A lot can happen in 7 years. Governments can collapse, wars can end, families can grow, and throughout it all, the memory of a close friend remains unchanged.
For the last 7 years, Marine Nick Montez has carried memories of his close friend and comrade Mally, the now 9-year-old yellow Labrador who served as a bomb-sniffing dog alongside him in Afghanistan.
Montez and Mally spent more than seven months together in 2011 on patrol, Stripes reports.
“Our job was to find IEDs in the ground and save lives of fellow Marines and civilians,” Montez said.
Mally slept near Montez, shared meals with him, and kept him warm during cold nights in Garmsir, Afghanistan.
But, the following year, Mally was taken away. Montez arrived stateside at a Marine Corps Air Station in Cherry Point, N.C., and he was told to load her into a kennel on the back of a truck.
“We got off the plane and we were letting our dogs out and a truck trailer came up with a bunch of kennels on the back,” he said. “We were told to load our dogs up, so I put Mally in her kennel and haven’t seen her since. It was definitely one of the toughest experiences I’ve had.”
Montez followed up by applying for an adoption application with the Department of Defense, American Military News reports. He learned the company that handled Mally had been acquired by a larger operation, and his dog had been sent to Lackland Air Force Base in Texas.
After his discharge from the military, Montez was cut off from the communications channels he previously relied on to get information on Mally. After years of wondering what she was going through, Montez found hope in a friend, Derek Brown, a member of the U.S. Air Force, who was stationed at the same base as Mally.
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Brown put Montez in touch with officials at Lackland, but after a few months, that line got quiet, too.
“They stopped replying to me,” Montez said. “They didn’t call me back. They stopped emailing me back and wouldn’t answer my calls. There was no communication whatsoever.”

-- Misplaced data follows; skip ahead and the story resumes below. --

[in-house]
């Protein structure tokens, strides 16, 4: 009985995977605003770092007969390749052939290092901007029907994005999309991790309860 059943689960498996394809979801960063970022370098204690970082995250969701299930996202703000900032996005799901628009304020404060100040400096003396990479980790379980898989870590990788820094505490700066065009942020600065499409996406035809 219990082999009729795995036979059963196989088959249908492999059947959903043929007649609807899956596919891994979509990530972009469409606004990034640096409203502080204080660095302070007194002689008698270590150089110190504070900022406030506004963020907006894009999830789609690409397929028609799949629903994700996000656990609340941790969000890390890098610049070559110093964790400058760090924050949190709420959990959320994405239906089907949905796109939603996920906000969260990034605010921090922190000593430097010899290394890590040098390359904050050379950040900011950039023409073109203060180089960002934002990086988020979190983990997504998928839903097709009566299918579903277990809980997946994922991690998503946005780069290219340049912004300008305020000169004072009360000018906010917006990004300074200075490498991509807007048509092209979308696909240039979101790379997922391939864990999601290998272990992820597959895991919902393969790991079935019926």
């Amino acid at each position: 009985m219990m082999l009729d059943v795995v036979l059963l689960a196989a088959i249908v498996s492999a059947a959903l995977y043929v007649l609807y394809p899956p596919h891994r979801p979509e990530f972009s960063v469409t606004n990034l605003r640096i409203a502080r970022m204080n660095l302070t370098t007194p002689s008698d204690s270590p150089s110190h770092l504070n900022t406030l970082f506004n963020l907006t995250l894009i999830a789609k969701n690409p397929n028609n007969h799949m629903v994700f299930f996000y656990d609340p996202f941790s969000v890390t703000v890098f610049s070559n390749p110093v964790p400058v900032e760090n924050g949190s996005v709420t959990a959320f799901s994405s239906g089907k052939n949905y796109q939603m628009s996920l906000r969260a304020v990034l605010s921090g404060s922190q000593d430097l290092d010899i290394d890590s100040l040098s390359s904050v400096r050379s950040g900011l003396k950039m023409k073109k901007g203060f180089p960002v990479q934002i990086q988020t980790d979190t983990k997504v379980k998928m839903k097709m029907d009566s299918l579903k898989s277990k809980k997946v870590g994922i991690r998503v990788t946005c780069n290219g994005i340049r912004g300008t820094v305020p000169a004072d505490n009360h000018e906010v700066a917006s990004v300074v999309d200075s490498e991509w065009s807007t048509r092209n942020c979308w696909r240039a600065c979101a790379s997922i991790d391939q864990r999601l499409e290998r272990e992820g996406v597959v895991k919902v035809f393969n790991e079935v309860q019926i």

This didn’t sit right with Donn Durgan, the father of Montez’ friend. Durgan took the complain to Idaho Senator Mike Crapo,
“After his office sent the letter, less than 12 hours later, I got a full-blown apology from a colonel apologizing to me by name and ensuring me it wouldn’t happen again,” Montez said.
But that was in 2015. Montez still had no idea if he would ever see Mally again.
In 2018, 27-year-old Montez, now the father of a 3-year-old girl, was working as an apprentice electrician at Clearwater Paper, when he received a phone call.
“My stomach dropped,” he said.
It was the Department of Defense, following up on his request to adopt Mally.
“I think it was definitely one of the best moments of my life,” Montez said of the phone call. “It was indescribable.”
Montez will be traveling to Texas to retrieve his dog, the Idaho State Journal reports. It’s going to be an emotional trip.
“When they called me and told me it is my time to adopt her, I also had this huge rush of fear because I know I remember her, but it’s been seven years since she’s seen me, and I don’t know how that reunion is going to go,” Montez said. “I’m really nervous and really hopeful.”
Now that his dog is coming him, Montez is excited to see her transform in her new role as a family pet.
“Mally, she’s been working her whole life. Before she was a bomb dog, she was a bird dog when she was a puppy. All she’s ever known is work,” he said. “Instead of her being treated as a tool, I want her to be treated like a pet or family member.”
Matthew Russell is a West Michigan native and with a background in journalism, data analysis, cartography and design thinking. He likes to learn new things and solve old problems whenever possible, and enjoys bicycling, going to the dog park, spending time with his daughter, and coffee.
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